While bowel cancer is traditionally associated with old age, rates among under-30s have soared in the last decade. Over 75% of cases are found in people over 65, however, the number of cases in young people has increased by 120% in the last 10 years.
Experts are unsure why bowel cancer is on the rise among younger people, though high-calorie, fatty diets are suspected to be partly to blame.
A man’s disease?
Recently released figures from Cancer Research UK show bowel cancer rates among men have risen nearly 30% over the last 35 years. Women, however, have seen only a 6% increase during the same period.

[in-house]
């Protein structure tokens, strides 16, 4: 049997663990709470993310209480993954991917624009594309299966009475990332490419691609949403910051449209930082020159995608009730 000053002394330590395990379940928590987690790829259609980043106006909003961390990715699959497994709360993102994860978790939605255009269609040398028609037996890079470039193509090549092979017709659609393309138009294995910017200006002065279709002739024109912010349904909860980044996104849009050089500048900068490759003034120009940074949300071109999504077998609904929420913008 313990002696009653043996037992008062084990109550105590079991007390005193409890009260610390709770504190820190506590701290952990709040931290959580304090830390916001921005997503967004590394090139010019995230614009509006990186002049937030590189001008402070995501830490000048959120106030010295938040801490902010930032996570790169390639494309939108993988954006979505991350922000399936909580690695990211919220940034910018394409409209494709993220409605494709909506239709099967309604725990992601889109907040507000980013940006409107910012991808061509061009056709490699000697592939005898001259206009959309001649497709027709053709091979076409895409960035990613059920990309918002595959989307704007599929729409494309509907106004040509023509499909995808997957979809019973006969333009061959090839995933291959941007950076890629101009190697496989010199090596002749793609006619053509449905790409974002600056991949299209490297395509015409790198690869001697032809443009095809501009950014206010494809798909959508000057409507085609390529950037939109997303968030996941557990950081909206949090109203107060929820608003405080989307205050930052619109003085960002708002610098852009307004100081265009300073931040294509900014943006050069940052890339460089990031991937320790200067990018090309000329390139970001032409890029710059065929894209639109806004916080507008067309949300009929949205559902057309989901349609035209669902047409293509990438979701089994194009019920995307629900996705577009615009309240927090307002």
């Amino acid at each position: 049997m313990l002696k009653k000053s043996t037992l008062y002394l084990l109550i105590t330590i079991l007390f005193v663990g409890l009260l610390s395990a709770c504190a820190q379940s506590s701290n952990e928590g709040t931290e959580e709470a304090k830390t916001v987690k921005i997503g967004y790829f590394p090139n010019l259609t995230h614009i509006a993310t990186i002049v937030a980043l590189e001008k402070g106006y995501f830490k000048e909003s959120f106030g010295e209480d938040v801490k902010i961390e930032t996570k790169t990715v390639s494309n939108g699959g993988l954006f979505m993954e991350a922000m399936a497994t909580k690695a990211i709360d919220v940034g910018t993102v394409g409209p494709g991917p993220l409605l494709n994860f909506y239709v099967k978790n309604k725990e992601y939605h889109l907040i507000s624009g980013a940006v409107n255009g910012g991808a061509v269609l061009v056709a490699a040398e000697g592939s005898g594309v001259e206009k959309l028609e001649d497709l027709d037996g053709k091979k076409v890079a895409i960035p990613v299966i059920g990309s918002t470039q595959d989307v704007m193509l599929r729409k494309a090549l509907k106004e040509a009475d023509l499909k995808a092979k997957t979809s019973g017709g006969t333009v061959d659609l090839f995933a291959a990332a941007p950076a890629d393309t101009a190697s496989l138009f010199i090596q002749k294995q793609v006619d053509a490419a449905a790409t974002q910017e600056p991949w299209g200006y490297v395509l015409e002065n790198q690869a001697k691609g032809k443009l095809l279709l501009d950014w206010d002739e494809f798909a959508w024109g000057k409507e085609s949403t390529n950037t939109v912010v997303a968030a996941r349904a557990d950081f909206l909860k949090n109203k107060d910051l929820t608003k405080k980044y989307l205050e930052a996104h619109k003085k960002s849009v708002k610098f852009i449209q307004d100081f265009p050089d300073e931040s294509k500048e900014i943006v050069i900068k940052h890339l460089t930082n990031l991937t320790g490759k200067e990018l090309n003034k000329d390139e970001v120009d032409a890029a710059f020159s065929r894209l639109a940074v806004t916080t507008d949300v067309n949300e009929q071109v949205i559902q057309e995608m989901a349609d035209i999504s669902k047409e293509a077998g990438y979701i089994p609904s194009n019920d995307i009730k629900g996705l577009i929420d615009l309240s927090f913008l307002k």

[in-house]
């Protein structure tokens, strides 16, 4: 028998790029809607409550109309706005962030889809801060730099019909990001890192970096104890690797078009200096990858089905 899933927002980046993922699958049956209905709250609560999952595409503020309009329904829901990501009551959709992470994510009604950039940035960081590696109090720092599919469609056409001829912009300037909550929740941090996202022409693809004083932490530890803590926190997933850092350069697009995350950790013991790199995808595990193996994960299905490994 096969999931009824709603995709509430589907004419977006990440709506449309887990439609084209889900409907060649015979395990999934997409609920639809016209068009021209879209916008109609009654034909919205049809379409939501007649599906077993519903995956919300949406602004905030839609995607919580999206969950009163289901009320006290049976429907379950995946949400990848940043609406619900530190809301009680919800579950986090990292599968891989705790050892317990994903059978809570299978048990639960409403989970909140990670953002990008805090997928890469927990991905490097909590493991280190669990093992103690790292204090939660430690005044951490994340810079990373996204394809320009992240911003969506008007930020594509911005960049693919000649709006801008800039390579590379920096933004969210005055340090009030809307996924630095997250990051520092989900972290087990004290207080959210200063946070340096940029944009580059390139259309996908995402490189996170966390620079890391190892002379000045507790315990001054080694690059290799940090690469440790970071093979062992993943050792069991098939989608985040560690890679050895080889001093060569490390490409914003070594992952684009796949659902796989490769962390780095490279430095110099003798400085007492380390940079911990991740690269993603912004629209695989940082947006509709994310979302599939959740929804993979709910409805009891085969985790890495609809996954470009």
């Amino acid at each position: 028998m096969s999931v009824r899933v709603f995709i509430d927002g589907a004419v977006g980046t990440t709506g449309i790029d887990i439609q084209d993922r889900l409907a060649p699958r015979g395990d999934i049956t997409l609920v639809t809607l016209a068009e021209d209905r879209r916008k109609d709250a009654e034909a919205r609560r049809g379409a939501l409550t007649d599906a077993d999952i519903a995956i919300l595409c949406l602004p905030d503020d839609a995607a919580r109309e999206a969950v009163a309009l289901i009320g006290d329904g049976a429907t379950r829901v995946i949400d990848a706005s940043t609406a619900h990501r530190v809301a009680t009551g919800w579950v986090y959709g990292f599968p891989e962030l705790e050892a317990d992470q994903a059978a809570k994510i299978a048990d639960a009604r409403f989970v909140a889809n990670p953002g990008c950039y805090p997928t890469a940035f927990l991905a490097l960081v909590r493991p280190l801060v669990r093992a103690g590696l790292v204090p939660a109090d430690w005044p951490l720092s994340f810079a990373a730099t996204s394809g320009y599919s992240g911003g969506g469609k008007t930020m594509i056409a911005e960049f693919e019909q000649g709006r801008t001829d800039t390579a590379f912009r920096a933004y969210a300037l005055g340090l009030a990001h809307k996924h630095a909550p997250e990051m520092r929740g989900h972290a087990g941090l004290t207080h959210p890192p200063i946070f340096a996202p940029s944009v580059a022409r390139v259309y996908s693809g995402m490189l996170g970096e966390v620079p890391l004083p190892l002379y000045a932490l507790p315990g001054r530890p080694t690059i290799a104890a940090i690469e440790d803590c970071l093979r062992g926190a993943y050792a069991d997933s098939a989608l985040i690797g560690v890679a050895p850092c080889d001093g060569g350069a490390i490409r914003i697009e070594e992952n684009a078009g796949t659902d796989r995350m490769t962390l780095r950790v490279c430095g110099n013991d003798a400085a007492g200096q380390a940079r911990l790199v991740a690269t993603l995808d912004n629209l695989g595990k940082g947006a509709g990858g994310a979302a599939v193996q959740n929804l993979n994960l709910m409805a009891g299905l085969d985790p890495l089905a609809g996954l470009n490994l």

The number of cases has climbed from 45 cases per 100,000 men in 1975-77 to 58 cases in 2008-10, an overall rise of 29 per cent. But in women cases have only increased very slightly from 35 to 37 per 100,000 in the same time period. Researchers, however, are unsure why more men than women are affected.
The largest rise in those diagnosed with the disease has been among people in their 60s and 70s, with more than 23,000 now diagnosed each year.
These domestic figures appear to mirror an international trend. Claims data from specialist international health insurers, William Russell, show that 95.4% of the claims received over the past 5 years for bowel cancer have been made by male clients.
Bowel cancer month
Bowel cancer is the second biggest cause of cancer deaths in UK behind lung cancer. April has been designated bowel cancer awareness month to encourage fundraising for disease research and to help educate people on the signs and symptoms of this disease.